With Newfoundland and Labrador’s public health system hammered by staff shortages, long wait times and emergency room closures, private health clinics are facing the same challenges as patients look for alternatives.
Sarah Kennedy, a nurse practitioner working at Physio North in Labrador City, told CBC News the clinic is booked up until the new year and is closing its doors to new appointments for now.
“The need is astronomical, I would say,” said Kennedy. “The need is definitely out there. It’s extremely busy.”
Even for procedures like cervical screening and Pap testing, said Kennedy, it feels like the clinic is in the middle of a “blitz.”
The clinic recently opened up 64 appointments for Pap testing, she said, and they were all booked in less than an hour.
June Tavenor, who runs Catalyst Health Solutions in Paradise, said she opened her clinic out of a need and a desire to fix some of the gaps she’s seen between acute care and primary care.
“The system, even 10 years ago, was really struggling to keep up with what the demand is and what that gap is,” she said.
Tavenor, a registered nurse for two decades, said her client list has doubled in size year over year since the beginning of the COVID-19 pandemic in March 2020.
As the province works to amalgamate N.L.’s four regional health authorities, she said, she hopes to see the government work more with private organizations such as hers to address gaps in health care.
“As the system is repairing itself and remodelling itself, let’s make sure we’re not dropping the ball on the services that need to still be happening right now,” Tavenor said.
No room for profit, says union president
But the president of the Newfoundland and Labrador Federation of Labour, which represents about 70,000 workers in the province, says there’s no room in public health for profit.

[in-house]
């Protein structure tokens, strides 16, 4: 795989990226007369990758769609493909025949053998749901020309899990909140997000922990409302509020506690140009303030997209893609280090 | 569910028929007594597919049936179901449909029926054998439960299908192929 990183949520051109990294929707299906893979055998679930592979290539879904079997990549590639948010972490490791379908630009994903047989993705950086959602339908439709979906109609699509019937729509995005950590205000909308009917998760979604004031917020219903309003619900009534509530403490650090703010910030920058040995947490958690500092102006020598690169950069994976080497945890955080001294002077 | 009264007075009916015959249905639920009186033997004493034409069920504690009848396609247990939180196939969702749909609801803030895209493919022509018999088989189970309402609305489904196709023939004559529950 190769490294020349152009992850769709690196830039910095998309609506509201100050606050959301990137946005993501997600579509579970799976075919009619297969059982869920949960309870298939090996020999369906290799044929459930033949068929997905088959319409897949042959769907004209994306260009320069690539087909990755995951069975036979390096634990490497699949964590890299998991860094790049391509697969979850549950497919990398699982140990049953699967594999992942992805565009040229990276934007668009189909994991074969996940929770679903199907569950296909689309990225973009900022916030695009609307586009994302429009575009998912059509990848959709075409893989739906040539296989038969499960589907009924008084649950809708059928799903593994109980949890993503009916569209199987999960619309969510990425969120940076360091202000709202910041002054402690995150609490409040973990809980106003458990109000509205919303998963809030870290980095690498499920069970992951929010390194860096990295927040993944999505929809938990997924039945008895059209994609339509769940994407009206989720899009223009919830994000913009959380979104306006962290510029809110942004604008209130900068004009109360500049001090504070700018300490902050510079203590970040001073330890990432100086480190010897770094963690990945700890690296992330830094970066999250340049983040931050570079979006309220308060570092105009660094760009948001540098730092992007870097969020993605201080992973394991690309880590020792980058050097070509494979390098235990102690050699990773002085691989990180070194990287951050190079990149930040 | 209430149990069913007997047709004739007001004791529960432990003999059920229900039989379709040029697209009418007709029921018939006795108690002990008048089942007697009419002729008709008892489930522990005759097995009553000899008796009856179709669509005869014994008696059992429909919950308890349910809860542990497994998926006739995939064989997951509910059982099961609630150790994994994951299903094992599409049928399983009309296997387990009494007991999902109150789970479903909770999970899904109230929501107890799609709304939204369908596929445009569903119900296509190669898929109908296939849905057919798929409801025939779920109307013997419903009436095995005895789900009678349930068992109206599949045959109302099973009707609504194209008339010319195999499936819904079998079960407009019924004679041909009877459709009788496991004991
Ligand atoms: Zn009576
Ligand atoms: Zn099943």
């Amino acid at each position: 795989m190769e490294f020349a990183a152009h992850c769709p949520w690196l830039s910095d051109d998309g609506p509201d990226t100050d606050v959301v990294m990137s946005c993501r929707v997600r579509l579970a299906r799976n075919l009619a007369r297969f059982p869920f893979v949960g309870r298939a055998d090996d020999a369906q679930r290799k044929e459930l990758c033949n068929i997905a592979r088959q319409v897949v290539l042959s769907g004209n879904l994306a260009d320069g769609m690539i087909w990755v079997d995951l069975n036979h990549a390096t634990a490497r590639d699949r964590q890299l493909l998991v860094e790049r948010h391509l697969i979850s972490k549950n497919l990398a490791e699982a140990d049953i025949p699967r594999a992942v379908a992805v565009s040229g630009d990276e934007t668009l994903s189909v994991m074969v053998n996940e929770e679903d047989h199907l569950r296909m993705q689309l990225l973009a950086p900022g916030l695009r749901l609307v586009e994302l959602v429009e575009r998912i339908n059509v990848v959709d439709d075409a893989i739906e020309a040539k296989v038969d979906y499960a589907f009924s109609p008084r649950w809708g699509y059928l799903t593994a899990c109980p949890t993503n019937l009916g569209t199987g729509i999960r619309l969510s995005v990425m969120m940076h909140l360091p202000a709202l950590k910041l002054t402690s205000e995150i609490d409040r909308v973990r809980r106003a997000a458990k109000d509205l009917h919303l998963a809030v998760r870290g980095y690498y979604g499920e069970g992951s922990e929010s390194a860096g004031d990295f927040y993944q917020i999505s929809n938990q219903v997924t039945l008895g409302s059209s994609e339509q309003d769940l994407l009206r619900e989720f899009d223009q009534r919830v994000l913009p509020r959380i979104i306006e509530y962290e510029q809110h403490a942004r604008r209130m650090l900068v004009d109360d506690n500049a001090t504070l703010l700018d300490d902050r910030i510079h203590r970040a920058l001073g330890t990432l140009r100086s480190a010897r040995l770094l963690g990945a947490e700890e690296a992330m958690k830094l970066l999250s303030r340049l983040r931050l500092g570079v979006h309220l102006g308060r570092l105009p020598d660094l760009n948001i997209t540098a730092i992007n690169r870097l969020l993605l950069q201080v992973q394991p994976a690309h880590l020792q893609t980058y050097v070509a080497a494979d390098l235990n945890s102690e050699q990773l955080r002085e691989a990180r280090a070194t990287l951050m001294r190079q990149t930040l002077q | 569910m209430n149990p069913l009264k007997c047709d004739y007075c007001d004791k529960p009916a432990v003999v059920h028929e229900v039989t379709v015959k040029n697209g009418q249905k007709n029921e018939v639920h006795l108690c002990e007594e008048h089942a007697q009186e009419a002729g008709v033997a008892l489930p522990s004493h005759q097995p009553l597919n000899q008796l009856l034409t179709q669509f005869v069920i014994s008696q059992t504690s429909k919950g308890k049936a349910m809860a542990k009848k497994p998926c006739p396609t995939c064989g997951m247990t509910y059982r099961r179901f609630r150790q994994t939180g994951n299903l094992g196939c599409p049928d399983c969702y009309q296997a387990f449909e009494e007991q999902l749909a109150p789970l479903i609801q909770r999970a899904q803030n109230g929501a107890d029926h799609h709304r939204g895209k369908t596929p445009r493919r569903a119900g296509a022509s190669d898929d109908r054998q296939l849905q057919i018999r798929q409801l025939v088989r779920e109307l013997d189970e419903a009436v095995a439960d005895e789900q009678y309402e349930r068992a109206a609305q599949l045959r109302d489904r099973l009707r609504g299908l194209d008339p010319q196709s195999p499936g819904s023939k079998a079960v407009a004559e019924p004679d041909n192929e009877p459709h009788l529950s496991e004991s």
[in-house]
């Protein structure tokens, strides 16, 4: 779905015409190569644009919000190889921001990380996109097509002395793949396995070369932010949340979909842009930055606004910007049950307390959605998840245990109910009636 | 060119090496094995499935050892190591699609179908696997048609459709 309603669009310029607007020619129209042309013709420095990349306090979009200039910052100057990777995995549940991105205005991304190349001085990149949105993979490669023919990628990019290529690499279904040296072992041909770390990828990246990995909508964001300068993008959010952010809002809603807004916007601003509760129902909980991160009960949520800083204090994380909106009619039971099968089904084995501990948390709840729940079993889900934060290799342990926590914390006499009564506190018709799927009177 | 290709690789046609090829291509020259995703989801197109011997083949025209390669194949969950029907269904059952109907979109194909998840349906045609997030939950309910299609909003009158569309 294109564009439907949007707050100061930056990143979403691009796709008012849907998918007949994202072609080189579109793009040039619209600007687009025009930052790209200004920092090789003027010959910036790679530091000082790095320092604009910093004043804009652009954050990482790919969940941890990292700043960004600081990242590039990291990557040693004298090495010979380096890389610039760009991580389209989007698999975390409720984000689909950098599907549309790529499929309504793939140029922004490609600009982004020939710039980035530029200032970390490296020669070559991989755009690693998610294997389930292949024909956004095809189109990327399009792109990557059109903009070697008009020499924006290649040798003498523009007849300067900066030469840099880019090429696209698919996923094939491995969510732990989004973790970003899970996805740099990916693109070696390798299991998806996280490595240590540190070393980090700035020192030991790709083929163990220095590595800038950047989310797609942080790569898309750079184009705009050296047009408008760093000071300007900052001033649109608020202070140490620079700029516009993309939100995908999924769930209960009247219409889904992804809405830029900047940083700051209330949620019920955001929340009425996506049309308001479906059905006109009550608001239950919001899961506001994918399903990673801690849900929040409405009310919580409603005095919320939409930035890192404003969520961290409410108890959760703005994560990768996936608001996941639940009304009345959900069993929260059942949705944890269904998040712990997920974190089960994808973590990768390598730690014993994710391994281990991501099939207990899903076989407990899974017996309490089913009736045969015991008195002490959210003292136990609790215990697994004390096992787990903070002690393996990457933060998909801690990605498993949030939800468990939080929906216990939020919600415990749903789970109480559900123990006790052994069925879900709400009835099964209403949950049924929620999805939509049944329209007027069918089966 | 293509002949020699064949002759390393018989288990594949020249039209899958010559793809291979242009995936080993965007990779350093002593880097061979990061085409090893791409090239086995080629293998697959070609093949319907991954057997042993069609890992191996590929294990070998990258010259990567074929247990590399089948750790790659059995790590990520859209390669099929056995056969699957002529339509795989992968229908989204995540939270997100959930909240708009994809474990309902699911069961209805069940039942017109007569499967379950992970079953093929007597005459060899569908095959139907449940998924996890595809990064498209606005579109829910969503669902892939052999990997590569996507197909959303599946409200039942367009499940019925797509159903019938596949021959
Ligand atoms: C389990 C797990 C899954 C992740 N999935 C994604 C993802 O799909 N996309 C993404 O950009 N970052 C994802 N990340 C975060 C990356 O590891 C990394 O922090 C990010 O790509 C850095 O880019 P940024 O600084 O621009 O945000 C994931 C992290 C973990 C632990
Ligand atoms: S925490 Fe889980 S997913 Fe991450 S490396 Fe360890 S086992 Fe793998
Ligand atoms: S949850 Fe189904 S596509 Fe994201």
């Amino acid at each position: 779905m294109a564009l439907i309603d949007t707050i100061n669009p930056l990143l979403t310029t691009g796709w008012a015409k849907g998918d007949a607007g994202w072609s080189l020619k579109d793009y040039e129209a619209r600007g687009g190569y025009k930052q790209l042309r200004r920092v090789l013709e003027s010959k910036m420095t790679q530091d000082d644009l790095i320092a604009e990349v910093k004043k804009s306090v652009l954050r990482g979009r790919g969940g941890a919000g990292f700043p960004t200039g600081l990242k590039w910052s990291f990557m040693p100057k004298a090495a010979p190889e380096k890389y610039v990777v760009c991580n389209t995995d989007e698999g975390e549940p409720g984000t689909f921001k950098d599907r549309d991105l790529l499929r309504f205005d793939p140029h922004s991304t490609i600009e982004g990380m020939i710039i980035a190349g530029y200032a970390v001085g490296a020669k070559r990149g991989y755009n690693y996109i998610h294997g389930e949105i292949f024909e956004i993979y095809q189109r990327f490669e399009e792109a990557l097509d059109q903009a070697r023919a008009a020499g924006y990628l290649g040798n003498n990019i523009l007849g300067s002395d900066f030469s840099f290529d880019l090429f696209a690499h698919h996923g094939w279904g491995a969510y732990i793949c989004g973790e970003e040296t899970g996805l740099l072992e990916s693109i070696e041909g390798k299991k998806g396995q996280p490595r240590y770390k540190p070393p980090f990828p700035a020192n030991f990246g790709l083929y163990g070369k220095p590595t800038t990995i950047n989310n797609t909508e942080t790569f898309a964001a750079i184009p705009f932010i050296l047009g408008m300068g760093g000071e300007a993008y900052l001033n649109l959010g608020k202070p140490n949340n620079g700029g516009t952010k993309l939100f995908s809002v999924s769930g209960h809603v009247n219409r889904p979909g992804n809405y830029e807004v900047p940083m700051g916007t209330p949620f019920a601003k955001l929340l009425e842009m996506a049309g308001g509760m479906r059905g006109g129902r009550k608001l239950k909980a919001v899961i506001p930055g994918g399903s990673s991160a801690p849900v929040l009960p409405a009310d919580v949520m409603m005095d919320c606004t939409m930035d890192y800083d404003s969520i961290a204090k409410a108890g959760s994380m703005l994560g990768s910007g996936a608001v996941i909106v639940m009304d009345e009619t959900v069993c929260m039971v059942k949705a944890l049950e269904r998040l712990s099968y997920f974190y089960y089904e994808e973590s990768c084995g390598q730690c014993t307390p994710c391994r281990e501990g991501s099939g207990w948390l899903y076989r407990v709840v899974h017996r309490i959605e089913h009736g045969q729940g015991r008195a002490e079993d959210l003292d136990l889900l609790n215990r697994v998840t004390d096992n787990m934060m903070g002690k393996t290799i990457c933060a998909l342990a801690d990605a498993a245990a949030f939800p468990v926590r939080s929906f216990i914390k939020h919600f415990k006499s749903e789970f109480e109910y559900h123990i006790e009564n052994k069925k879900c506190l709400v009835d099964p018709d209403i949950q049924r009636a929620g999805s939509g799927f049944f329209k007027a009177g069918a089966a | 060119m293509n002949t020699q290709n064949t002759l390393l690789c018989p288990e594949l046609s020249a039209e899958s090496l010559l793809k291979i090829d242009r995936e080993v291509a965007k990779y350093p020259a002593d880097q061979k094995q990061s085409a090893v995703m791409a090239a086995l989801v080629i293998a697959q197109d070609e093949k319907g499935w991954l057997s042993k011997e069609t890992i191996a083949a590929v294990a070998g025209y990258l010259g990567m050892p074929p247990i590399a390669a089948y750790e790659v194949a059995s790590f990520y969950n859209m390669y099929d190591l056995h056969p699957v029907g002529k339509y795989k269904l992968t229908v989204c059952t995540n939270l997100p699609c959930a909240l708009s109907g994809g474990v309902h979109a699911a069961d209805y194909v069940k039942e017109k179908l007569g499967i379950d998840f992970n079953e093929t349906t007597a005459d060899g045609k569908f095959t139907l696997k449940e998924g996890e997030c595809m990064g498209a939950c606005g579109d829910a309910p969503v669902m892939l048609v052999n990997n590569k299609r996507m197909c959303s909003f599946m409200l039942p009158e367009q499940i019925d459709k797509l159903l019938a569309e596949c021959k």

“Our position has been very firm for as long as we’ve been studying this, that public health care is not a business and private clinics and private health care does not exist for patient care primarily,” Mary Shortall said Wednesday.
“They exist for profit primarily. When profit becomes part of the public health-care system then the people who need it the most are generally the ones who suffer and then the whole public system then becomes eroded.”
Tavenor said she would love for her nurse practitioner and registered nurses to be able to bill the provincial Medical Care Plan for their services, but that’s not part of the current model.
She said there are conversations happening with government and health authorities on how to address the billing model and salaries in private clinics so fees don’t fall on the patient.
“It’s a little bit of a waiting game, unfortunately,” she said.
“Anyone who knows will know that historically I have vehemently opposed privatization of health care but it’s never been a new concept. A lot of home-care services, for example, are run by private operators through collaborations with the health authorities.”
Shortall said the health-care system is in a crisis, leaving people feeling desperate and waiting a long time before seeing a health professional. Health-care staff are overworked and unable to get time off, she added.
She said she wants to see the system fixed, rather than more private clinics offering some services at a faster rate than the public health system.
“You’re talking about a nominal fee, even $30 for blood collection. That $30 for very many people in this province is prohibitive,” she said.
“Over time the richer of us in our society will be able to access care if they pay for it but there’s a whole other group of people now that will fall through the cracks.”
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